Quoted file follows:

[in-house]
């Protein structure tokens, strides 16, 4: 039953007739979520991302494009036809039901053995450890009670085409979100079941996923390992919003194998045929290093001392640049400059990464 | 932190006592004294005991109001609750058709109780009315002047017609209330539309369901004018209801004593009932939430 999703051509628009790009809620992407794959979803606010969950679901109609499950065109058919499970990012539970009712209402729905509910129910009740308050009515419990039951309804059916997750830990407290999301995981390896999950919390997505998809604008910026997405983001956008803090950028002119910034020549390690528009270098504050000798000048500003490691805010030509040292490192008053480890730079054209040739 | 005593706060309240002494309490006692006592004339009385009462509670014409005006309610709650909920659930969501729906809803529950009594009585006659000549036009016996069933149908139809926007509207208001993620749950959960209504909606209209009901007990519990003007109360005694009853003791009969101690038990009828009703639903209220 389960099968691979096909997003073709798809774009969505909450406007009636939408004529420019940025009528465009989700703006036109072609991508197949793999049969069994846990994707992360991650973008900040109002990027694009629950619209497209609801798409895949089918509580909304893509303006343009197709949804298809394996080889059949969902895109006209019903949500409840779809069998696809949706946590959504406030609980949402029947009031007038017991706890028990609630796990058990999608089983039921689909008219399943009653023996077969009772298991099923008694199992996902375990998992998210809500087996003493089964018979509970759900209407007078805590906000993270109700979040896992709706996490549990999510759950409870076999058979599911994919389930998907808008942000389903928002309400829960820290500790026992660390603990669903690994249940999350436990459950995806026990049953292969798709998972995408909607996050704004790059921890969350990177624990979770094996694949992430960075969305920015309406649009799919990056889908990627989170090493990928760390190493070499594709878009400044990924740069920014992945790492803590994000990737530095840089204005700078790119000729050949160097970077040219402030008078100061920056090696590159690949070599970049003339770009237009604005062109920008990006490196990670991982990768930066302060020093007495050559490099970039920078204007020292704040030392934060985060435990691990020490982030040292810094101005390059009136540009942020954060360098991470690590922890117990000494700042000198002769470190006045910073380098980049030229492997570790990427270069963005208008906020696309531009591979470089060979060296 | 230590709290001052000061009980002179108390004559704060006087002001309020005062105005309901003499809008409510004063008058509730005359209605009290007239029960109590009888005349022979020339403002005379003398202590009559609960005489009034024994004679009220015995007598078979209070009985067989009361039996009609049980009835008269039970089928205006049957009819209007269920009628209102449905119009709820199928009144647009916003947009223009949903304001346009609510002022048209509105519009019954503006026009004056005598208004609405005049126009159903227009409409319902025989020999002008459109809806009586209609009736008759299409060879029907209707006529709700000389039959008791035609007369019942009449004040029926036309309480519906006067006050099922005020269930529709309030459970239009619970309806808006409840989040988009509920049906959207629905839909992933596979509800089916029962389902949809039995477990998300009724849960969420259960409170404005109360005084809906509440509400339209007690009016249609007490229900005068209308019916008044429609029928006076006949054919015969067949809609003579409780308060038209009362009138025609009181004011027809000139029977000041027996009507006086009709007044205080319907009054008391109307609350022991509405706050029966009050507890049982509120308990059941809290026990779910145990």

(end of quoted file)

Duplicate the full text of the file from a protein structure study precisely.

[in-house]
């Protein structure tokens, strides 16, 4: 039953007739979520991302494009036809039901053995450890009670085409979100079941996923390992919003194998045929290093001392640049400059990464 | 932190006592004294005991109001609750058709109780009315002047017609209330539309369901004018209801004593009932939430 999703051509628009790009809620992407794959979803606010969950679901109609499950065109058919499970990012539970009712209402729905509910129910009740308050009515419990039951309804059916997750830990407290999301995981390896999950919390997505998809604008910026997405983001956008803090950028002119910034020549390690528009270098504050000798000048500003490691805010030509040292490192008053480890730079054209040739 | 005593706060309240002494309490006692006592004339009385009462509670014409005006309610709650909920659930969501729906809803529950009594009585006659000549036009016996069933149908139809926007509207208001993620749950959960209504909606209209009901007990519990003007109360005694009853003791009969101690038990009828009703639903209220 389960099968691979096909997003073709798809774009969505909450406007009636939408004529420019940025009528465009989700703006036109072609991508197949793999049969069994846990994707992360991650973008900040109002990027694009629950619209497209609801798409895949089918509580909304893509303006343009197709949804298809394996080889059949969902895109006209019903949500409840779809069998696809949706946590959504406030609980949402029947009031007038017991706890028990609630796990058990999608089983039921689909008219399943009653023996077969009772298991099923008694199992996902375990998992998210809500087996003493089964018979509970759900209407007078805590906000993270109700979040896992709706996490549990999510759950409870076999058979599911994919389930998907808008942000389903928002309400829960820290500790026992660390603990669903690994249940999350436990459950995806026990049953292969798709998972995408909607996050704004790059921890969350990177624990979770094996694949992430960075969305920015309406649009799919990056889908990627989170090493990928760390190493070499594709878009400044990924740069920014992945790492803590994000990737530095840089204005700078790119000729050949160097970077040219402030008078100061920056090696590159690949070599970049003339770009237009604005062109920008990006490196990670991982990768930066302060020093007495050559490099970039920078204007020292704040030392934060985060435990691990020490982030040292810094101005390059009136540009942020954060360098991470690590922890117990000494700042000198002769470190006045910073380098980049030229492997570790990427270069963005208008906020696309531009591979470089060979060296 | 230590709290001052000061009980002179108390004559704060006087002001309020005062105005309901003499809008409510004063008058509730005359209605009290007239029960109590009888005349022979020339403002005379003398202590009559609960005489009034024994004679009220015995007598078979209070009985067989009361039996009609049980009835008269039970089928205006049957009819209007269920009628209102449905119009709820199928009144647009916003947009223009949903304001346009609510002022048209509105519009019954503006026009004056005598208004609405005049126009159903227009409409319902025989020999002008459109809806009586209609009736008759299409060879029907209707006529709700000389039959008791035609007369019942009449004040029926036309309480519906006067006050099922005020269930529709309030459970239009619970309806808006409840989040988009509920049906959207629905839909992933596979509800089916029962389902949809039995477990998300009724849960969420259960409170404005109360005084809906509440509400339209007690009016249609007490229900005068209308019916008044429609029928006076006949054919015969067949809609003579409780308060038209009362009138025609009181004011027809000139029977000041027996009507006086009709007044205080319907009054008391109307609350022991509405706050029966009050507890049982509120308990059941809290026990779910145990």